These are the headlines we are tracking for you in this episode of On the News Line:
Catalonia more united
Spain's Catalonia region is preparing for a landmark referendum for independence within days. But indications are growing that the central government in Madrid is doing everything in its power to ensure that it does not happen. Catalonia's President has accused the government of massive and profoundly undemocratic overreaction toward the region's independence. He says the state’s efforts to stop the looming referendum exceed the security measures used during the era of the notorious dictator Franco. His comments came after the police arrested 14 senior Catalan officials, seized some 10 million ballot papers and launched thousands of reinforcements to the region.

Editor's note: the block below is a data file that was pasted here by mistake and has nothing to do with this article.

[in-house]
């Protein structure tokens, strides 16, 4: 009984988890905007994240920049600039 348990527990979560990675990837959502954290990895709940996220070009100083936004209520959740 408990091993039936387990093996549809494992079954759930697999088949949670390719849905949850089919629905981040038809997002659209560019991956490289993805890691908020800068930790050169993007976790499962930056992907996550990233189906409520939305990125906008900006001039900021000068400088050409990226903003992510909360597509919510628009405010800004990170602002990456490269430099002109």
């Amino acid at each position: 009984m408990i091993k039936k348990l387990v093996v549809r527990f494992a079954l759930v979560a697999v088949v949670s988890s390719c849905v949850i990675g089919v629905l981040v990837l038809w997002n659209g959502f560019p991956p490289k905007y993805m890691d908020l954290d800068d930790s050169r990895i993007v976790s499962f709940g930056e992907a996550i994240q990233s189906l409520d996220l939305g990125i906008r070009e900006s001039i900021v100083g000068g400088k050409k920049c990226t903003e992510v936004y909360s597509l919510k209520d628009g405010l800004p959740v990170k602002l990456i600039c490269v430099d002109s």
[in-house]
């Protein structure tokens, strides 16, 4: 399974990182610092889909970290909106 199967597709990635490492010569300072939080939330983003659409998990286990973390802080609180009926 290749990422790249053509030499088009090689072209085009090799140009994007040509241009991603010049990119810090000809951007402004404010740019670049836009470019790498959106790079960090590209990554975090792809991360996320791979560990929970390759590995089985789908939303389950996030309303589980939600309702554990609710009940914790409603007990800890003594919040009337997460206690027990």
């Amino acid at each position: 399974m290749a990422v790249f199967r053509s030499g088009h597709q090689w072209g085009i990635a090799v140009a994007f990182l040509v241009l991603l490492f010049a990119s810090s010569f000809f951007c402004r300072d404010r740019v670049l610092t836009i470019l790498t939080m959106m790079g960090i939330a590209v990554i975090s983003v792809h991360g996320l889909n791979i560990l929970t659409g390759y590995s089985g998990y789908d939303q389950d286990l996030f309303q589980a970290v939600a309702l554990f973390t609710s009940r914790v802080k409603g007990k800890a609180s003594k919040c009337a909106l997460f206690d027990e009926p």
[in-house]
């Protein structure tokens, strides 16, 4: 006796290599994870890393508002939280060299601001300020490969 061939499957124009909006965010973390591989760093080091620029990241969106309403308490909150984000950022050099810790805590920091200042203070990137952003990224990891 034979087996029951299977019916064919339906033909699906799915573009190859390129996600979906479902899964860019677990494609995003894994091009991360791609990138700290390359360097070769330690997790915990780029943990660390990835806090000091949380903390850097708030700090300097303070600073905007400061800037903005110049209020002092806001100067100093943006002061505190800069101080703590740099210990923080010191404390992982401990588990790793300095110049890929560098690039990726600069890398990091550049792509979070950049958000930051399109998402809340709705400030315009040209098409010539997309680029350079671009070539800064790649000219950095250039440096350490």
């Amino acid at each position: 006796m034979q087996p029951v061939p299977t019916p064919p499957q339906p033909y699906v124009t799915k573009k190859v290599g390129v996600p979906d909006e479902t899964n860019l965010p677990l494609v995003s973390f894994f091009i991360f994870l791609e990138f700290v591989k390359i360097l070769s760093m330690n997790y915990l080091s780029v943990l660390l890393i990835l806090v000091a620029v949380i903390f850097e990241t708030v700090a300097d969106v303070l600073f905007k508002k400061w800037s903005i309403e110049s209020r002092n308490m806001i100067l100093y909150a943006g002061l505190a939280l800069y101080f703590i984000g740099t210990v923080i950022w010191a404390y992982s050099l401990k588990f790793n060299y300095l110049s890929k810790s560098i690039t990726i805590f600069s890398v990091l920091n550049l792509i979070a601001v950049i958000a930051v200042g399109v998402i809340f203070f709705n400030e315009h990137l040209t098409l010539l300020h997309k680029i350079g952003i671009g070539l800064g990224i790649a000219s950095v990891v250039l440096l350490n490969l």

Amnesty International recently revealed the bomb that destroyed a residential building in Yemen's capital last month was in fact US-made: "We can now conclusively say that the bomb that killed Buthaina’s parents and siblings, and other civilians, was made in the USA." The assessment was based on an examination of the remnants of the weapon used in the August 25 airstrike. The attack is now to be an iconic example of the U.S. involvement in all the wars and conflicts in the region. In an interview with Newsweek, Raed Jarrar, Amnesty International's advocacy director for the Middle East and North Africa, said, "By sending arms to Saudi Arabia, knowing that they may be used to kill civilians, the U.S. government may be complicit in violations of international law, including war crimes." According to the annual report on Yemen released by the United Nations Office of the High Commissioner for Human Rights, 1,120 children have been killed and 1,541 injured since the outbreak of the war in March 2015.